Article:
The two decades following World War I witnessed the collapse of the international trade, capital flows, and migration that had united much of world in the late 19th century. Germany lay at the center of this global economic crisis, which in many ways led to National Socialism and the Second World War. As Adam Tooze has illustrated, rather than meekly accepting its place in a global order dominated by Great Britain and America, the “originality” of Nazi Germany was to mount an epic challenge through the conquest of territory in Eastern Europe and Eurasia.
Formal empire in the east, however, was only one solution to the de-globalizing world that German elites pursued during the 1920s and 1930s. My dissertation shows how a diverse group of German businessmen and academics used the economic crisis to shift their nation’s commercial ties away from America and the West and toward Central and Southeastern Europe. They created a continental economic bloc dominated by Germany, one that in many ways had more in common with the liberal imperialism of Great Britain and France than with the highly racist agenda of National Socialism.
My research helps us re-conceptualize Germany’s place in Europe in two ways. First, it demonstrates how German businessmen used soft power to make their nation’s hard, economic preponderance legitimate to the commercial elites of Southeastern Europe. Scholars conventionally use this term to describe the foreign policy of liberal states like America, but I show how authoritarian regimes like Nazi Germany have also deployed soft power. German area studies institutes, trade fairs, and business associations operated through a network of agents in Southeastern Europe to cultivate personal contacts with local elites, train local merchants, lobby local governments, advertise for German products, and ease the flow of information between the commercial centers of Southeastern Europe and Germany. By centering my study of German imperialism on private institutions instead of the state, I argue that imperialism rests as much on webs of co-opted sociability as raw military or political power.
Second, I show how a German-led European economic bloc remained a policy pursued by German leaders until late into the 1930s. Historians usually frame Nazi Germany’s foreign policy as a tense combination of Pan-German Nationalism and the drive for Lebensraum in Eastern Europe. Yet in the 1920s German business elites designed a third path—Grossraumwirtschaft, or large area economy—that would bring stability to their industries during this period of crisis. This strategy represents a clear line of continuity between the Weimar Republic and Third Reich, since many business elites in both periods believed a continental bloc offered a better long-term strategy for Germany than either free trade or autarchy and war. And in contrast to Eastern Europe—the heart of Nazi Germany's radical plans for re-population and genocide—these businessmen planned to develop the economies of Southeastern Europe by fashioning them into a complementary economic space that would serve German industry.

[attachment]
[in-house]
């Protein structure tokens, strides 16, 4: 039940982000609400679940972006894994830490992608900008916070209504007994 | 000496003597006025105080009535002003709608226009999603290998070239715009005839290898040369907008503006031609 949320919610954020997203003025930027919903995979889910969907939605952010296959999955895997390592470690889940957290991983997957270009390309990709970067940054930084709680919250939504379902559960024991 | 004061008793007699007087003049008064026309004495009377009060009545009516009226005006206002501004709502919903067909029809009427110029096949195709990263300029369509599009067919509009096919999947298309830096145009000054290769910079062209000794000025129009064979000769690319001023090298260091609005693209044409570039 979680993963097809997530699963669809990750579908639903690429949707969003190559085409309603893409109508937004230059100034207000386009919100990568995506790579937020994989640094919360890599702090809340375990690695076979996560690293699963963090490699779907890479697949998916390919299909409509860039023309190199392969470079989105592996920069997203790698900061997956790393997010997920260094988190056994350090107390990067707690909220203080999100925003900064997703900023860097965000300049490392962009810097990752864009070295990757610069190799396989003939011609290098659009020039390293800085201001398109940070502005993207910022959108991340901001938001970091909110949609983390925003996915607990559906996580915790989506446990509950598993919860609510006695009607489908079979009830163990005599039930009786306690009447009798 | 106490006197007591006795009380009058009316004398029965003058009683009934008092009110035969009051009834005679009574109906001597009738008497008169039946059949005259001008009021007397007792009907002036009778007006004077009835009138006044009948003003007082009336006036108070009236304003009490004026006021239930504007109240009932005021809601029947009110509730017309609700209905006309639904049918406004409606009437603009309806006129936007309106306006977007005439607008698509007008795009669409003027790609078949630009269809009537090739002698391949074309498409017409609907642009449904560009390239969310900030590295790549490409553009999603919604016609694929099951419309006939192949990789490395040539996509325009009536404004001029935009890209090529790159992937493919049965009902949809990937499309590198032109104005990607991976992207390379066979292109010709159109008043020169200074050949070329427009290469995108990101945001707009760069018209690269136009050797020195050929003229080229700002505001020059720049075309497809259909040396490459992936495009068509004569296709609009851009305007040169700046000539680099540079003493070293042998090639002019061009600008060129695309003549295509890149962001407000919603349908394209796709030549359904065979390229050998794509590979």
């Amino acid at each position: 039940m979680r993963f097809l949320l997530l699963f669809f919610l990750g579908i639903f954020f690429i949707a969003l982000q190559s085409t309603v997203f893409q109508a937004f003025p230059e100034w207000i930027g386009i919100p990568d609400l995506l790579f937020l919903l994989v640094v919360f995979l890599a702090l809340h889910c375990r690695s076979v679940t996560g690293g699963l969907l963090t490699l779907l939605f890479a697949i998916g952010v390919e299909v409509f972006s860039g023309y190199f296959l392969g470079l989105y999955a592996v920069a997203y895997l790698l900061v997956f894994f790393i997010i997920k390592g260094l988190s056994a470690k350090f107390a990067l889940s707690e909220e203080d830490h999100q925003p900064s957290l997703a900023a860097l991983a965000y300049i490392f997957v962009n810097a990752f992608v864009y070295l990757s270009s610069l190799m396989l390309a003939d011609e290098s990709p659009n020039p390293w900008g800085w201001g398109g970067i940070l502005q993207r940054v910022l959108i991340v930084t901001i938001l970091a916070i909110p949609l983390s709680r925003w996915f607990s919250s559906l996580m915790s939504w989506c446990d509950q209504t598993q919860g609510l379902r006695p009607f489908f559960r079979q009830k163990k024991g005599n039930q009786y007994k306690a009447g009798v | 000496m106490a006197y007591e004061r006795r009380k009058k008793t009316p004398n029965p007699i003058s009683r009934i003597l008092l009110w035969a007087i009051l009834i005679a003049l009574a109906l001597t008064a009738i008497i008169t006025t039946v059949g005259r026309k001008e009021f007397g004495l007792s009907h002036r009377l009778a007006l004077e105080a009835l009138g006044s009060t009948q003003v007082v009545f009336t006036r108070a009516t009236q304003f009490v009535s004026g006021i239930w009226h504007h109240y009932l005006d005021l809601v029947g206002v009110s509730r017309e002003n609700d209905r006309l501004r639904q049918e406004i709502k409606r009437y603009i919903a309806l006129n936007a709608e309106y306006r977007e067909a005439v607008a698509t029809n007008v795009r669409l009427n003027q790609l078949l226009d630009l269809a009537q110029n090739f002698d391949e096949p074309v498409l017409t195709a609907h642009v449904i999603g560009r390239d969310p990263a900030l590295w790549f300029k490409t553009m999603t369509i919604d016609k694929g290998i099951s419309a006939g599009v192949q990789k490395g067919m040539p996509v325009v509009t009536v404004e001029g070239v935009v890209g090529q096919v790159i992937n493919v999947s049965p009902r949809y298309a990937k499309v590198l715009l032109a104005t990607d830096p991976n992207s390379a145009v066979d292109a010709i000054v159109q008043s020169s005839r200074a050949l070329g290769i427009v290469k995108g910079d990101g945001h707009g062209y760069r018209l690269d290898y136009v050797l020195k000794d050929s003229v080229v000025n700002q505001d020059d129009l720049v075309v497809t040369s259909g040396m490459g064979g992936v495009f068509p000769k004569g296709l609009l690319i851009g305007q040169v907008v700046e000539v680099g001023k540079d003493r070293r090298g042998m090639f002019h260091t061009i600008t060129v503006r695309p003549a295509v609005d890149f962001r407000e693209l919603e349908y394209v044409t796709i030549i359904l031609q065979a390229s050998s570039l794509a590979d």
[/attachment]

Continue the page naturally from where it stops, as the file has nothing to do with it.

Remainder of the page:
I conclude my dissertation by recounting how this alternative imperial vision succumbed to the allure of the Nazi’s more radical re-ordering of Europe after 1938. By then Germany's private organizations progressively lost their freedom to maneuver, and tacked with the wind by adopting certain aspects of National Socialist ideology. They helped remove Jewish merchants from German-Balkan commerce, and they eventually used their expertise to use Southeastern Europe for the Nazi war machine.